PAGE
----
White House Conferees Hail Effort to Promote both Arctic Science, Traditional Knowledge
Informing Arctic science with traditional knowledge …
Top scientists from around the world gathered at the White House last week for the first-ever Arctic Science Ministerial. They considered ways to improve research on the climate change-driven impacts on the region and how those will affect lower latitudes. And how they can better share their findings with fellow scientists and the residents of the Arctic – especially, its indigenous peoples.
“I think the science community is doing a better job of incorporating traditional knowledge into the work that they’re doing,” says Craig Fleener, a Gwich’in Athabascan who serves as Arctic policy adviser for Alaska Gov. Bill Walker.
Fleener attended the ministerial and a couple of side events involving meetings with leaders of Arctic indigenous-peoples organizations and the scientists and policy-makers. He says he’s encouraged by the sessions, but he believes the scientific community should take the next step beyond just acknowledging traditional knowledge, to actually embracing it.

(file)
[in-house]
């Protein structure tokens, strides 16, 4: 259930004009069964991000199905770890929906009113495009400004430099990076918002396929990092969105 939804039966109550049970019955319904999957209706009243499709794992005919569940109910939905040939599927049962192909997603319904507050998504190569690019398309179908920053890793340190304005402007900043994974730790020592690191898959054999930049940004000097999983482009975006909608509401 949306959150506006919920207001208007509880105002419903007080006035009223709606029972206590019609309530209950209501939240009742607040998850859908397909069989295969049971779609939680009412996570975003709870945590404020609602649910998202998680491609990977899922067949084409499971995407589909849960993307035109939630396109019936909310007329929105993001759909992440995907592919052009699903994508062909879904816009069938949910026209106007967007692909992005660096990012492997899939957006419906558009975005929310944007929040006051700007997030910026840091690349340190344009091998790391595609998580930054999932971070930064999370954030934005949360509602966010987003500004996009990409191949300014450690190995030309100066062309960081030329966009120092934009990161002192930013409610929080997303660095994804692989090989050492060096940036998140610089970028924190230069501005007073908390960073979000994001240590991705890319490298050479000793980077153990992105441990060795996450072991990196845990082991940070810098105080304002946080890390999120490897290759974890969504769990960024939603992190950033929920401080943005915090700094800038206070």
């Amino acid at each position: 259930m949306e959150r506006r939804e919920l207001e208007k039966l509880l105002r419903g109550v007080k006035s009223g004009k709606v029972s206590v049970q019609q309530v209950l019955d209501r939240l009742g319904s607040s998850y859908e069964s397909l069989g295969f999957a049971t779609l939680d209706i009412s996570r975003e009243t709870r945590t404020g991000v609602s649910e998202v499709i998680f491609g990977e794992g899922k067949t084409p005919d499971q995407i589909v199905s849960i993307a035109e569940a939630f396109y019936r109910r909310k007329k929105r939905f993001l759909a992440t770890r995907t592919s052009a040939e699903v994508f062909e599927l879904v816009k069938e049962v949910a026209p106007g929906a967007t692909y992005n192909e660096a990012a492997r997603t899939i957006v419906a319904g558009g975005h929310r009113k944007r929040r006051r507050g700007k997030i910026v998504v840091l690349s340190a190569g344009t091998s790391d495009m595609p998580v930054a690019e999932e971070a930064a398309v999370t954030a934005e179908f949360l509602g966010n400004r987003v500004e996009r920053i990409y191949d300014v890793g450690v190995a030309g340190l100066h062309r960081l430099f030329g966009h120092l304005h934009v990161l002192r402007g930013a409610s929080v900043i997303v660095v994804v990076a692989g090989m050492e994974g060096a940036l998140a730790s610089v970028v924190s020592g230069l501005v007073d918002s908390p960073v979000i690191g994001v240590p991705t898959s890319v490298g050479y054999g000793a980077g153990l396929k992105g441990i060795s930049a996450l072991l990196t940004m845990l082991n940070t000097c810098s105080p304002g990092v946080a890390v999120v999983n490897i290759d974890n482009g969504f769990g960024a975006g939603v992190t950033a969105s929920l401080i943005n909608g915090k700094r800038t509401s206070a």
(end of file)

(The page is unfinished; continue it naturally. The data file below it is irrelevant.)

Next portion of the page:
“I think the better solution to just asking folks for a historical perspective and what they know of the natural environment around them is having folks who are dual-trained in the western-science realm and the indigenous-knowledge-slash-traditional-science methodologies,” he said.
The head of one of the indigenous-peoples organizations represented at the ministerial agrees.
“If you want the whole picture, you have to have both science and traditional knowledge,” says Jim Gamble, executive director of the Aleut International Association, which represents members in Alaska and Russia. Gamble praised the work that came out of last week’s meeting, but he says they could’ve been better if the scientific community had invited Native peoples to help organize the event.
“The one criticism that I might really level is none of the indigenous representatives were really involved at all in the planning of the meeting,” he said. “And I think that a little bit of effort to involve indigenous representatives in the actual planning would’ve gone a long way.”
Gamble says he and other participants made that point clear to administration officials. And he says he’s confident their voices were heard and that they’ll be much more involved in the second Arctic Science Ministerial, to be held two years from now in Finland.